“In times of health crisis, this may not seem like a priority for the states of the subcontinent. However, a more leisurely reading would find in this a favourable juncture to relaunch the only regional forum where the Countries, (States), of the area have the geo-politically determined areas and territories to propose and manage an agenda focused on their own visions and priorities, ”explains Solís.
Recently, the President of Venezuela, Nicolás Maduro, warned that the region must put aside political and ideological differences and unite to jointly face the pandemic, especially with regard to the preventive measures to be taken to lower the high levels of contagion with a virus that is highly contagious and has characteristics that practically make it invisible during the first two weeks of infection, as it is asymptomatic, which opens a gap of possible contagions that is triggered exponentially.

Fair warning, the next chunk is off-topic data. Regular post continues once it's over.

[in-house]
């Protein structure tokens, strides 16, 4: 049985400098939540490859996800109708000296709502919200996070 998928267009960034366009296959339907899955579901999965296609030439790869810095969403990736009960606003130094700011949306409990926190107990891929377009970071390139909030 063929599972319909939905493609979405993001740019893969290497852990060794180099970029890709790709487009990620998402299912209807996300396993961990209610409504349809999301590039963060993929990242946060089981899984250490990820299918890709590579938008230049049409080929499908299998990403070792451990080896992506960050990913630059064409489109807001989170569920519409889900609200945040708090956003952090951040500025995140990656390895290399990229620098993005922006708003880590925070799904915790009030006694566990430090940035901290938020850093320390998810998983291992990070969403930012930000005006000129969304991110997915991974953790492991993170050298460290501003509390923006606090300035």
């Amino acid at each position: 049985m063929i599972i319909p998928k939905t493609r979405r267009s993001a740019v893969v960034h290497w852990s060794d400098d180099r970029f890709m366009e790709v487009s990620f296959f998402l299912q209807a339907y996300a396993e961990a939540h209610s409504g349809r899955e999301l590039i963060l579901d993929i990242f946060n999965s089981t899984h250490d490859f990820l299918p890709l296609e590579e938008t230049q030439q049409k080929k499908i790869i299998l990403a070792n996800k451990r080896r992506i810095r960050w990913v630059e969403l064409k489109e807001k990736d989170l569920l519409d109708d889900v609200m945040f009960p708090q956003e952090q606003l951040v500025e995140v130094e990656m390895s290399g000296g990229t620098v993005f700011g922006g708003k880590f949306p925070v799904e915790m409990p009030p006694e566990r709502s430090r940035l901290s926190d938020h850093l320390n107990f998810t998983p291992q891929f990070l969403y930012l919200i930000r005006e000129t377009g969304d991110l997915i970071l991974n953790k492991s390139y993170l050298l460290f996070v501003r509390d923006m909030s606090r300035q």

In fact, there are very few countries in the American continent that keep the numbers of infections with a flat curve, that is, they have been able to control the virulence of the outbreak.
Among them, Cuba, Nicaragua, El Salvador and Venezuela, countries that in time decided to apply collective quarantine and social distancing measures; unlike the rest of the countries that decided not to apply it and now suffer high numbers of infections and deaths from COVID-19.
Given this situation and PAHO’s urgent appeal, Solís’ analysis makes more sense, since CELAC – based on its own foundational values - becomes the ideal space to carry out the task of dialogue, understanding and solution of conflicts in common, at the highest level.
CELAC, Solís explains, needs to provide Latin America and the Caribbean with an environment where political dialogue is capable of overcoming particular visions, putting collective hemispheric well-being before existing conflicts, the resolution of which should not impede joint work in favour of people and their basic needs.